Side Effects and Possible Medication Intolerance: Although statins are first-line LDL-C–lowering medications for primary and secondary prevention of CVD, patients often report adverse effects (e.g., muscle symptoms). Pharmacists can exclude other causes of side effects and interactions and share information on long-term risk reduction and safety with patients. Additionally, there are ways to resolve these symptoms (e.g., statin holiday, switching, initiating lower dose, or combining other lipid-lowering agents).7,9
Cost and Lifestyle Barriers: One barrier for many patients is the cost of the medication. Additionally, the inconvenience of changing a daily routine to incorporate medications or the demands of maintaining a medication schedule while traveling may affect adherence. A study found that obtaining statins through a mail-order pharmacy rather than a local pharmacy was associated with improved control of LDL-C.14
Cognitive Impairment and Psychopathology: Patients, especially elderly ones, tend to have memory or concentration problems. Others may lack the capacity to understand the impact of treatment versus no treatment, and this deficit may be relatively subtle following an event such as stroke or myocardial infarction. Moreover, clinical depression, which is not uncommon in cardiac patients over the course of disease, influences a patient’s inclination to make and sustain changes, increases hopelessness, and promotes the attitude that treatment does not matter.9,10,15,16
Adherence-Enhancing Strategies Pharmacists Can Use in Practice
The American Heart Association Expert Panel on Compliance has reviewed existing adherence-enhancing strategies found to be effective in clinical research and has made recommendations including patient education, contracts, self-monitoring, tailoring interventions to individual needs, telephone follow-ups, and social support, all of which are tools that pharmacists can use to help improve patients’ treatment adherence (TABLE 2 and TABLE 3). Although the 2020 Veterans Affairs and Department of Defense guidelines on the management of dyslipidemia for CVD risk reduction emphasize that regular measurement of lipid levels is not required to monitor therapy effects, there are many reasons that a provider may wish to obtain these values.9 Knowing the LDL-C level may provide the pharmacist with objective data, facilitate shared decision making, and identify medication nonadherence or the possibility of intolerance (TABLE 4). This can help the provider both motivate the patient to follow the treatment regimen and individualize therapy for patients who are at high risk despite statin use. The pharmacist can also easily assess adherence indirectly via patient report and medication-refill frequency. Additionally, pharmacists can incorporate knowledge of patient-specific factors into regular patient visits (TABLE 2).2,7,9,14,15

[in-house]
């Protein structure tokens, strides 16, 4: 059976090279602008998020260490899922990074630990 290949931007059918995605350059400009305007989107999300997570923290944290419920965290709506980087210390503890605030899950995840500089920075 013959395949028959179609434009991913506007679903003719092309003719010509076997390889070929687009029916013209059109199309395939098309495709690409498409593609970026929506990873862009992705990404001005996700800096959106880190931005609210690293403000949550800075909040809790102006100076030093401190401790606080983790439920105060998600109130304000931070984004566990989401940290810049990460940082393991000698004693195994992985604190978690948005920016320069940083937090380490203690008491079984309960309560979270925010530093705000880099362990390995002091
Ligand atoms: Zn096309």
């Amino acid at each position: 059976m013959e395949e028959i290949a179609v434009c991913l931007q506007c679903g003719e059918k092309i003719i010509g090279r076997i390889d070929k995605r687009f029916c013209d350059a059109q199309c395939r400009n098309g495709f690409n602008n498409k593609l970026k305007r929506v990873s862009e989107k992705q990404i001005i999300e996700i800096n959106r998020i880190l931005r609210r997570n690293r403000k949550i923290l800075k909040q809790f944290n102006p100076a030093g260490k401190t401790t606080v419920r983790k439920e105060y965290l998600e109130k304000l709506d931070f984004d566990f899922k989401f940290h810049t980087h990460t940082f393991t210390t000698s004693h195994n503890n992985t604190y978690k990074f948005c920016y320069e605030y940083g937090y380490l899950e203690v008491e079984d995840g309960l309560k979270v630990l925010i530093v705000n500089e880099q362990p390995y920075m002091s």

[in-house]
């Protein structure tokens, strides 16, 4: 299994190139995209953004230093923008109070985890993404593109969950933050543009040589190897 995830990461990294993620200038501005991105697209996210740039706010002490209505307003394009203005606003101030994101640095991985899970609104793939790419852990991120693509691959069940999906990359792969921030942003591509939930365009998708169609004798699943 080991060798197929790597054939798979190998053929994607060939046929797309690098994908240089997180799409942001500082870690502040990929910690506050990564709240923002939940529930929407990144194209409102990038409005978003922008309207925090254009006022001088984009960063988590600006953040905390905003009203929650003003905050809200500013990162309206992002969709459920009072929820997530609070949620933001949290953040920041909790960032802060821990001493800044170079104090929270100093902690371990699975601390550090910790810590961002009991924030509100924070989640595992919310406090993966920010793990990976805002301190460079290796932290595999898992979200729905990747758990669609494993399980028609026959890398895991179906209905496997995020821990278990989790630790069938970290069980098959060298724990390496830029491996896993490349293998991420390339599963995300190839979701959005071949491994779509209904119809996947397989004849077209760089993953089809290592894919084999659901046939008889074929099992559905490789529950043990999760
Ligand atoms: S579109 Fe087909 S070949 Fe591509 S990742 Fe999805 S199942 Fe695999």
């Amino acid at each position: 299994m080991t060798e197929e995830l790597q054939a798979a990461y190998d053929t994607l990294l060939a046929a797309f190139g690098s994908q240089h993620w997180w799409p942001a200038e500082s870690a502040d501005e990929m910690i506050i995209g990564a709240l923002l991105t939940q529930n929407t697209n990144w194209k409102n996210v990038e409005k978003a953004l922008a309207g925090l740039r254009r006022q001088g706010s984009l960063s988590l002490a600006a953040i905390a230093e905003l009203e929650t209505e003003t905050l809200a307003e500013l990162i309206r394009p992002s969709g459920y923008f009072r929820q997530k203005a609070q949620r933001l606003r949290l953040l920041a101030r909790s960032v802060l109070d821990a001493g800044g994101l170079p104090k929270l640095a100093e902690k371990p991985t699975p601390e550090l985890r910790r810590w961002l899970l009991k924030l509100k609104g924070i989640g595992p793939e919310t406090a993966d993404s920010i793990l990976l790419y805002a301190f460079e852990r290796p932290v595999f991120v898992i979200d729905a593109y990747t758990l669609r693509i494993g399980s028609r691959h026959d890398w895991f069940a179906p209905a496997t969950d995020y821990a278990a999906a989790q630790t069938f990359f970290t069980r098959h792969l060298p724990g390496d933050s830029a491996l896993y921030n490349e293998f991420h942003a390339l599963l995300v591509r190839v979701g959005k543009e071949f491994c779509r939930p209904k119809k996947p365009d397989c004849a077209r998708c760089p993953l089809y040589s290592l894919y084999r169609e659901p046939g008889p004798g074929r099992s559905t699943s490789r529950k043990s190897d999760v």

Medication adherence is multifactorial and can be complex; therefore, a comprehensive and multidisciplinary approach to understanding the root cause behind patient nonadherence is critical, and pharmacist involvement is essential for optimization. To this end, the pharmacist may employ tools such as continuous check-ins, counseling, and medication therapy management with patients in their practice. Communicating effectively, offering empathetic and nonjudgmental understanding, and being willing to work with a nonadherent patient may improve future adherence or adherence with other caregivers. It is important to facilitate discussions that are sensitive to patients’ beliefs and differences. Additionally, the pharmacist should keep in mind that progress may be slow and meaningful change often takes time. Ultimately, pharmacist-delivered interventions may lead to improved patient adherence to lipid-lowering medications and positive outcomes.